Them: So what do you do with yourself?
Me: I work for myself, I'm a copywriter!
Them: Oh, you legally copyright stuff?
…then this whole blog would be ghost-written while I smoked cigars in a 5 star hotel room and stacked piles of cash to the ceiling. To be a copywriter means, literally, that I write copy. If anything, I am a writer. Yet in this day and age, calling yourself a writer means that you write novels or short stories. Those of us who write content that enables businesses to market themselves more effectively and engage their target market, are left to be confused as some kind of person who makes a living authorising the ©'s on products all over the world. To be fair, there are professions whose titles still have me searching the dictionary or Google. Only last week did I learn what a milliner is. Perhaps if I lived in my grandparents' generation or frequented horse racing events I wouldn't have been so ignorant?
All the same, this has got me thinking about what is most important for any business in regards to promoting themselves. Many people who make contact with you won't want to know so much what the features of your business product or service are, but specifically how it will help them. I'm sure you could list plenty of the specific features of your business, but what about the benefits? Would a hotelier talk about the number of staff they had, the furnishings, the lunch menu or the times for laundry service? Perhaps, but far more important is it for them to advertise the fact that guests can stay in spacious, quiet rooms that not only offer very competitive rates, but are close to the city and public transport. In the first instance, we hear about the hotels' features. The second time around, we hear instead about the benefits. Which of the two is more likely to convince us to check-in?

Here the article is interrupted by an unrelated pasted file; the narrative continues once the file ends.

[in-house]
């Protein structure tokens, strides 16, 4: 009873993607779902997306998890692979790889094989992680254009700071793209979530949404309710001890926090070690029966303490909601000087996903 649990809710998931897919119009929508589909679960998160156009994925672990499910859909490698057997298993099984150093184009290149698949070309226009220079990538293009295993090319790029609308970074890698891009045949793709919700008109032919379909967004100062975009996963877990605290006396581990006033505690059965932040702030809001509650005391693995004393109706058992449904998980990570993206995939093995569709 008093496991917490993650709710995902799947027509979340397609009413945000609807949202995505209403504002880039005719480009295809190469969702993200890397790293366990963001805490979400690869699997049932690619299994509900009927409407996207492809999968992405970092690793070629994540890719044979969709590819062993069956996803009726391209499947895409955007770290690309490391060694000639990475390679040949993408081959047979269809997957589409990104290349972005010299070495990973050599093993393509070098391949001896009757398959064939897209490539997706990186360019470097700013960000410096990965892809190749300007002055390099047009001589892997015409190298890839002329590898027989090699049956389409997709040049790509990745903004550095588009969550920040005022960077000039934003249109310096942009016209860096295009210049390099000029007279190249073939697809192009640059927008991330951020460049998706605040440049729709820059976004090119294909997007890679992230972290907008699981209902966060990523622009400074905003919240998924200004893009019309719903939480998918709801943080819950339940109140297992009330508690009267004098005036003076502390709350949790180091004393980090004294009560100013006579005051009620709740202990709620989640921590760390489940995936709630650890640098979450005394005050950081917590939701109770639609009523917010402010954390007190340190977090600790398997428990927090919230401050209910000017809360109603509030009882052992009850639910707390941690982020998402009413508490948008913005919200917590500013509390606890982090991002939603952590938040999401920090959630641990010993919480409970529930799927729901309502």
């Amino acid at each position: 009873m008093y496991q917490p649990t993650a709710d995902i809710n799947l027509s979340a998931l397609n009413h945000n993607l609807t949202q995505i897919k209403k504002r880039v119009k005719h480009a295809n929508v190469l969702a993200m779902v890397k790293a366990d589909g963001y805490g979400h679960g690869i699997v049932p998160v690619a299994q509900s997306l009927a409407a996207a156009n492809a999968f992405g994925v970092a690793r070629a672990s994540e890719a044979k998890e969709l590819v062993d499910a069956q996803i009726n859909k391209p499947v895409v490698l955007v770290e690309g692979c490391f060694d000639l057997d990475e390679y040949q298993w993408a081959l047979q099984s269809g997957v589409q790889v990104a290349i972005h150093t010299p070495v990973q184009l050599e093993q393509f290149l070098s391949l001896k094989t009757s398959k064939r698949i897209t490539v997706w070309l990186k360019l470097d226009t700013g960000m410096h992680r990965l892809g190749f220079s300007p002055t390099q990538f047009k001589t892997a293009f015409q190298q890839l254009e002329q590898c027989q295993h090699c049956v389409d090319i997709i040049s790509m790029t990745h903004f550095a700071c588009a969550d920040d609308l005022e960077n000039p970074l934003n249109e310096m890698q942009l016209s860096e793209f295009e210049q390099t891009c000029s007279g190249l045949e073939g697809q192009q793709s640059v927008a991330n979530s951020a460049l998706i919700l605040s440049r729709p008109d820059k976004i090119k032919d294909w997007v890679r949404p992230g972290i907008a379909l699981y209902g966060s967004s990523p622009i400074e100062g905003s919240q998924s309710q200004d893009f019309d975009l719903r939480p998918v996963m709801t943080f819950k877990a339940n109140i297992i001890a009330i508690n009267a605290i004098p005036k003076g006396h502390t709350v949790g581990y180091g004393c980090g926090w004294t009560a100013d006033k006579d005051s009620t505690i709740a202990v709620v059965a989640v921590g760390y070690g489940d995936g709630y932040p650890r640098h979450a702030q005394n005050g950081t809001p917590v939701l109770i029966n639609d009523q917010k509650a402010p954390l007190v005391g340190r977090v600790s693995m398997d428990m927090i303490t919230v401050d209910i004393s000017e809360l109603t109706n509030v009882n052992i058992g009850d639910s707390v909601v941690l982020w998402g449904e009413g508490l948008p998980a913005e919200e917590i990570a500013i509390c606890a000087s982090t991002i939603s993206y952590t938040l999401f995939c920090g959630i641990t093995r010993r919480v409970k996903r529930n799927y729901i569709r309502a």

One crucial part of being a copywriter is looking at how any given business, individual or organisation benefits their customers. Without getting bogged down in the industry-specific details, instead we need to think about what aspects of our business or service will appeal the most to customers in layman's terms. Many times, the difference between sale and fail is whether or not people can distinguish between what you can do and what you can do for them.
So next time you meet somebody new- whether a casual acquaintance at a social gathering or a potential client at a networking event- instead of being fussed about the title of your occupation and the features of your business, focus instead on communicating all the benefits of your business. Find out first what this new person is involved in- what keeps them busy, what they are working away at- and then (being subtle of course!) communicate with them all the ways your business can benefit them.
Get into the habit of doing this, and the results might just surprise you...